Kobe ends his career high on hype

The past two years have been the end of an era in the sports world as we have said farewell to retiring legends like Derek Jeter, Abby Wambach, Floyd Mayweather and Peyton Manning.

Although the retirement of these athletes have been widely recognized, none of their retirements have received nearly as much attention and media coverage as Kobe Bryant’s farewell season.

Bryant is considered to be one of the greatest basketball players of all-time and on April 13 thousands of fans crammed into the Staples Center accompanied by more than 5 million people tuning in from home to watch Bryant’s last game in the NBA. Expectations were high and he did not disappoint, dropping 60 points in his final appearance.

Photo courtesy of Stafanoaica Lonut via Flickr
Photo courtesy of Stafanoaica Lonut via Flickr

The dominant career and final performance of Bryant deserves great respect, but the hype and media coverage surrounding Kobe’s final game was unnecessary.

Don’t get me wrong, Bryant’s final appearance was an impressive accomplishment, but it really should not be glorified to the level it has been when you look at how the entire season was handled prior to this game.

The Lakers allowed Bryant to do what he wanted and used this season as a farewell tour rather than pay any attention to the team’s overall performance, leading the Lakers to their worst record in franchise history of 17-65.

On top of a horrible team performance, Bryant’s season numbers were disappointing as well, shooting a league-worst 36 percent from the field. According to Jason Whitlock, co-host of the radio show “The Herd,” Bryant’s last game lost its significance because it was no different than any other game during the season.

“If all season hadn’t been just ‘Kobe do whatever you wanna do,’ if it had just been that one night, ‘hey Kobe you know what for 81 games you were a team player…and so tonight we’re going to turn it over to you and you go for broke,’ totally get it, [but] he had 81 games of that,” Whitlock said on “The Herd.”

Bryant’s curtain call was spectacular, but in all actuality it really wasn’t as unbelievable of an ending when compared to the final moment of other retiring sports legends.

For Jeter’s final at-bat in Yankee Stadium, he hit a walk-off single.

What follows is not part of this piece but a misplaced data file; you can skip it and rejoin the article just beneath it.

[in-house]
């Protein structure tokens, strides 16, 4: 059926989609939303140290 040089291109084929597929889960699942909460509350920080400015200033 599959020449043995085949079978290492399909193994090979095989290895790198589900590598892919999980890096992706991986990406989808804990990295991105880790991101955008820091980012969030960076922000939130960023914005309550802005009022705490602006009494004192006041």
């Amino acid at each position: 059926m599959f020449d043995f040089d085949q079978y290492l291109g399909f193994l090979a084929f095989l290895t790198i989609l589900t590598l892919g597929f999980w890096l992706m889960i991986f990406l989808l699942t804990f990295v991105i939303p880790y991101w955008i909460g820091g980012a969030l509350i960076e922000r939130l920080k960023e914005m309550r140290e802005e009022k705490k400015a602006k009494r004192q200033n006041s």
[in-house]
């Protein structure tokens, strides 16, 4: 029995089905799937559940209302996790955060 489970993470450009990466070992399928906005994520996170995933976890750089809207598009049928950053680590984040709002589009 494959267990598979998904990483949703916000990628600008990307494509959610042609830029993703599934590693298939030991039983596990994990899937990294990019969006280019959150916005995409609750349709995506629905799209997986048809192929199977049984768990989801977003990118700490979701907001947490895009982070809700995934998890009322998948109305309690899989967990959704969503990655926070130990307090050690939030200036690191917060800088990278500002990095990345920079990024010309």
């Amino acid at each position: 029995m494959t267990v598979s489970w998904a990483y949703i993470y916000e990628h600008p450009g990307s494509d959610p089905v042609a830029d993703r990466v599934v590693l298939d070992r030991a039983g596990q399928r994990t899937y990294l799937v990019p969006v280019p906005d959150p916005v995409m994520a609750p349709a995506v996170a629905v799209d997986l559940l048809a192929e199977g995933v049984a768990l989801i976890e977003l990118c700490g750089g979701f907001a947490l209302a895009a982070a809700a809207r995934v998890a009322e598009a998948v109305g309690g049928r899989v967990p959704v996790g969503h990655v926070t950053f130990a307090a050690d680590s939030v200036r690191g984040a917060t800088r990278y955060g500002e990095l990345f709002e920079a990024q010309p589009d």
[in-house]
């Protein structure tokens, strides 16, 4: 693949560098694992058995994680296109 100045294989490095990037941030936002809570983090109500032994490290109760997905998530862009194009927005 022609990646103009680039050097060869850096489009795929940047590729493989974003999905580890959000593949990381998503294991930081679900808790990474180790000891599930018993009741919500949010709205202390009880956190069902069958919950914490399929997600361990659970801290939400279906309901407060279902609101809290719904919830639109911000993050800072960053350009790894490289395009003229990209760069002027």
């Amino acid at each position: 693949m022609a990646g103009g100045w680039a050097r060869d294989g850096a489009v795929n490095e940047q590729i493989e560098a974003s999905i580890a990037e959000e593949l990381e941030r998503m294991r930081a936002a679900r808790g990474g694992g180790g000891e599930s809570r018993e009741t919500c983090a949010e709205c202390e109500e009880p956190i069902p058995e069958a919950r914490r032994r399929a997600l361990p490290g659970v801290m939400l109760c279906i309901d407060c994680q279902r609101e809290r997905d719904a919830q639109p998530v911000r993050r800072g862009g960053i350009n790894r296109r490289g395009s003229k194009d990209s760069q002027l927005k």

Wambach’s final appearance in the Women’s World Cup secured a world championship for the USA.

Most recently, Manning won Super Bowl 50 on his way out.

According to California Lutheran University junior Adrian Francis, member of the Cal Lutheran men’s basketball team, Bryant’s finale is comparable to Manning’s, but winning a championship does hold a bit more significance.

“As an individual player I would want to go out like Kobe did by having such an outstanding performance, but a championship would definitely feel better I think,” Francis said. “Both of them ended in a great way…Peyton didn’t perform very well individually and did have to rely on his team more, but his team ended up bringing him a championship.”

My problem with the coverage of Bryant’s farewell is not just about his actions on the court, but I also think he handled the actual process of retiring completely wrong.

At the start of the season he had announced that this would be his final season and then part way through it he made a statement saying that he didn’t want all of the recognition he was receiving. I don’t understand how in his circumstance he was able to justify asking for less attention. If he didn’t want the attention, then he should have played it like Manning.

After the Super Bowl was finally over, Manning held a 20-minute press conference to announce his retirement and thank everyone in a simple manner. According to Colin Cowherd, the primary host of “The Herd,” Manning did it the right way.

“He basically talked for a minute for every year of his career,” Cowherd said on “The Herd.” “If you’re ever going to retire, that’s the way to do it right there.”

Bryant’s final season may not have been handled in the best way possible, but in the end respect must be given where it is due. Thank you Kobe, the game will never be the same without you.

Evan Underwood
Staff Writer
Published April 27th, 2016